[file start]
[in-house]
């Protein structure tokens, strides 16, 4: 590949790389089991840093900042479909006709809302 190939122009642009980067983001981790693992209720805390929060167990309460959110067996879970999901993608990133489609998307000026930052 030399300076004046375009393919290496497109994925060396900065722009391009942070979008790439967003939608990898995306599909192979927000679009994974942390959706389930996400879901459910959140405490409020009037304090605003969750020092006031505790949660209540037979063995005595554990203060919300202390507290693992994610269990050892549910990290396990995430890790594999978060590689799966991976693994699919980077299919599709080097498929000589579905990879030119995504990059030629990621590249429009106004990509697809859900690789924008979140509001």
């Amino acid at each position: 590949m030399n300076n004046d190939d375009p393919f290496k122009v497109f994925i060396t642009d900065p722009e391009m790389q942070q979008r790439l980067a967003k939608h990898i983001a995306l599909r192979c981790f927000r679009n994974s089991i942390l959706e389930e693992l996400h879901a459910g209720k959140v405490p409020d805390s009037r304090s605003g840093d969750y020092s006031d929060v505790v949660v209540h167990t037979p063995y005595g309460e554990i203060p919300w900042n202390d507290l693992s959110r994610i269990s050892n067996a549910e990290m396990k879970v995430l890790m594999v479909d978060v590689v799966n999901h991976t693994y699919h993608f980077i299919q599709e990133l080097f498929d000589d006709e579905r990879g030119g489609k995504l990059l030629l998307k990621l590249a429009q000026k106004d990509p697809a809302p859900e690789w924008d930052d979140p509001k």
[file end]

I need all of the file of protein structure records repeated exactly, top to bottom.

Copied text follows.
[in-house]
């Protein structure tokens, strides 16, 4: 590949790389089991840093900042479909006709809302 190939122009642009980067983001981790693992209720805390929060167990309460959110067996879970999901993608990133489609998307000026930052 030399300076004046375009393919290496497109994925060396900065722009391009942070979008790439967003939608990898995306599909192979927000679009994974942390959706389930996400879901459910959140405490409020009037304090605003969750020092006031505790949660209540037979063995005595554990203060919300202390507290693992994610269990050892549910990290396990995430890790594999978060590689799966991976693994699919980077299919599709080097498929000589579905990879030119995504990059030629990621590249429009106004990509697809859900690789924008979140509001």
């Amino acid at each position: 590949m030399n300076n004046d190939d375009p393919f290496k122009v497109f994925i060396t642009d900065p722009e391009m790389q942070q979008r790439l980067a967003k939608h990898i983001a995306l599909r192979c981790f927000r679009n994974s089991i942390l959706e389930e693992l996400h879901a459910g209720k959140v405490p409020d805390s009037r304090s605003g840093d969750y020092s006031d929060v505790v949660v209540h167990t037979p063995y005595g309460e554990i203060p919300w900042n202390d507290l693992s959110r994610i269990s050892n067996a549910e990290m396990k879970v995430l890790m594999v479909d978060v590689v799966n999901h991976t693994y699919h993608f980077i299919q599709e990133l080097f498929d000589d006709e579905r990879g030119g489609k995504l990059l030629l998307k990621l590249a429009q000026k106004d990509p697809a809302p859900e690789w924008d930052d979140p509001k």